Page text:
Briefcase believes it is time for a new model for paying staff, which delivers a reasonable wage to management, but offers potential for a large increase in personal wealth, based on an employee's willingness to take up equity in the business in which they work. If they don't want to take up equity, they take a salary. If they take up equity, even with shareholders assistance, via options or the like, they gain an ability to create serious personal wealth as they create wealth for other equity holders (our farmers in the previous analogy).

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Nexus is a strong growth company with strong technical and corporate management skills. Its operations at the Crux condensate project are going to have a big impact on the Western Australian economy during the next three years. Briefcase estimates a base, risk adjusted target value of $3.55 per share for the company with upside to about $6 per share.

Nexus Energy has pulled off an excellent deal to fund its interests at the Crux condensate project and nearby exploration acreage. The company has sold down 25 per cent of the Crux project in AC-P-23, to leave it with a more manageable 60 per cent of this $1.2 billion project, and sold 20 per cent of the surrounding AC-P-41, leaving it with a 30 per cent ongoing interest in the exploration potential. The as yet un-named new 25 per cent participant should logically be Shell, which already owns the Crux gas and is a 50 per cent partner in AC-P-41, but some in the market think that the new money comes from Japan.

This $US275 million deal effectively underpins Briefcase's valuation for Crux alone at around $1.20 per share to Nexus, while funding of an additional $US34 million for exploration, supports a strong value for surrounding prospects. The deal leaves Nexus with net cash plus Anzon Energy shares valued at a total of about $310 million, which importantly in the current market conditions should be sufficient equity to support field development at Crux and its Longtom gas project in the Gippsland Basin.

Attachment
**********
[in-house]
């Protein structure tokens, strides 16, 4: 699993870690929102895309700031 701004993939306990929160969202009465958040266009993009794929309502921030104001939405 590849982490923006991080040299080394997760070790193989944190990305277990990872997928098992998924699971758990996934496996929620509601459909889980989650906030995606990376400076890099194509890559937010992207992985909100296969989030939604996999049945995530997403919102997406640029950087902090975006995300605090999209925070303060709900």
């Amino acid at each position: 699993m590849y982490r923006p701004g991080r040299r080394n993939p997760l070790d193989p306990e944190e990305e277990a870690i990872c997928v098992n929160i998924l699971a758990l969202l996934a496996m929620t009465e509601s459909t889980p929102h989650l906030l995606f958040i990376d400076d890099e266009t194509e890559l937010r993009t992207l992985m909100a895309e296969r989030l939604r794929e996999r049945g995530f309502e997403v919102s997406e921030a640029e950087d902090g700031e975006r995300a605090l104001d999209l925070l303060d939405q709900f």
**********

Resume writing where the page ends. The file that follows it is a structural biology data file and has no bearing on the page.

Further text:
Meanwhile, at Longtom, development drilling work has established gas deliverability of over 140 Tj per day, which is twice the initial contracted volume of 25 Pj pa (70 Tj pa). Nexus still has considerable capital spending to complete at Longtom, on subsea equipment and laying of pipelines connecting the field to the Patricia-Baleen field. This work during the December quarter could amount to an additional $140 million, prior to first cash flow in Q3 2009, so cash will remain tight at Nexus' treasury.

The Ocean Epoch drilling rig has been contracted to drill the Shell-operated Libra-1 prospect in the Browse Basin permit AC-P-41, starting early October. This 33-day well will test a possible southern extension of the Crux field into AC-P-41. Nexus estimates a most-likely gross recoverable resource of 500 billion cubic feet (Bcf) of gas plus 19 million barrels (mmbbl) of condensate that Libra. Any exploration success would also improve prospects for the 35mmbbl plus 1,000 Bcf Auriga-1 and the 28mmbbl plus 820 Bcf Caelum-1 prospects in AC-P-23, while the potential 280 Bcf gas plus 11mmbbl condensate Octans-1, SW of Crux in AC-P-41 is another well candidate for a total 3-well program, partially funded for Nexus by its new partner.

Ultimately Nexus, Shell and its new partner will most likely evaluate a floating LNG facility for Crux, which might come alongside its condensate stripping plant by 2018.

Nexus has a base value of $2 per share for cash and known hydrocarbon assets, plus risked exploration upside of $1.55, which includes a risked value for its interest in Echuca Shoals.

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- Peter Strachan is the author of subscription-based analyst brief StockAnalysis, further information can be found at Stockanalysis.com.au